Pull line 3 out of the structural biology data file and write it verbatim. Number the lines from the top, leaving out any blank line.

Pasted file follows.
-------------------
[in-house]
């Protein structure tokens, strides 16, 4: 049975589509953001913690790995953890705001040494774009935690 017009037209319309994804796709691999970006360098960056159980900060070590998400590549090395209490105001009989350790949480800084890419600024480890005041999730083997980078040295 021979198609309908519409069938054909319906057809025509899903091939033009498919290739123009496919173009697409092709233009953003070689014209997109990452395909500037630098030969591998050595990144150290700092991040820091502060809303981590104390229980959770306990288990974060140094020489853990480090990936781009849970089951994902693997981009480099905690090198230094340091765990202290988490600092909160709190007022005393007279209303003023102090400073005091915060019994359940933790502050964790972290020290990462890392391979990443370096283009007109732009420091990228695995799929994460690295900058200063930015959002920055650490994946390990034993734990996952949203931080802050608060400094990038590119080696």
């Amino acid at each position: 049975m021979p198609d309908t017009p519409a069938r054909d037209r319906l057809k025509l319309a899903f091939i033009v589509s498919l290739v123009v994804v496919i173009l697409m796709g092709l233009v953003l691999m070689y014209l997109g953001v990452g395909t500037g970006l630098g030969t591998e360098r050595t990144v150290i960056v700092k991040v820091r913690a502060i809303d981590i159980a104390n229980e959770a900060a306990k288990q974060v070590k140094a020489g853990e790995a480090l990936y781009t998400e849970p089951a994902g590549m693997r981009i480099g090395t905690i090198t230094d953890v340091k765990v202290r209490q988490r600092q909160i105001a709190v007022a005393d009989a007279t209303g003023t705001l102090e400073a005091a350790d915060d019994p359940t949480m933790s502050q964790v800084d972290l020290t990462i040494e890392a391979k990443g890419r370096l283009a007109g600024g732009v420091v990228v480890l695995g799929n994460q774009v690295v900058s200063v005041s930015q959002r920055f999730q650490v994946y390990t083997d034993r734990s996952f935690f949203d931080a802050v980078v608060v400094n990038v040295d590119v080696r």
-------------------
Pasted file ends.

């Amino acid at each position: 049975m021979p198609d309908t017009p519409a069938r054909d037209r319906l057809k025509l319309a899903f091939i033009v589509s498919l290739v123009v994804v496919i173009l697409m796709g092709l233009v953003l691999m070689y014209l997109g953001v990452g395909t500037g970006l630098g030969t591998e360098r050595t990144v150290i960056v700092k991040v820091r913690a502060i809303d981590i159980a104390n229980e959770a900060a306990k288990q974060v070590k140094a020489g853990e790995a480090l990936y781009t998400e849970p089951a994902g590549m693997r981009i480099g090395t905690i090198t230094d953890v340091k765990v202290r209490q988490r600092q909160i105001a709190v007022a005393d009989a007279t209303g003023t705001l102090e400073a005091a350790d915060d019994p359940t949480m933790s502050q964790v800084d972290l020290t990462i040494e890392a391979k990443g890419r370096l283009a007109g600024g732009v420091v990228v480890l695995g799929n994460q774009v690295v900058s200063v005041s930015q959002r920055f999730q650490v994946y390990t083997d034993r734990s996952f935690f949203d931080a802050v980078v608060v400094n990038v040295d590119v080696r």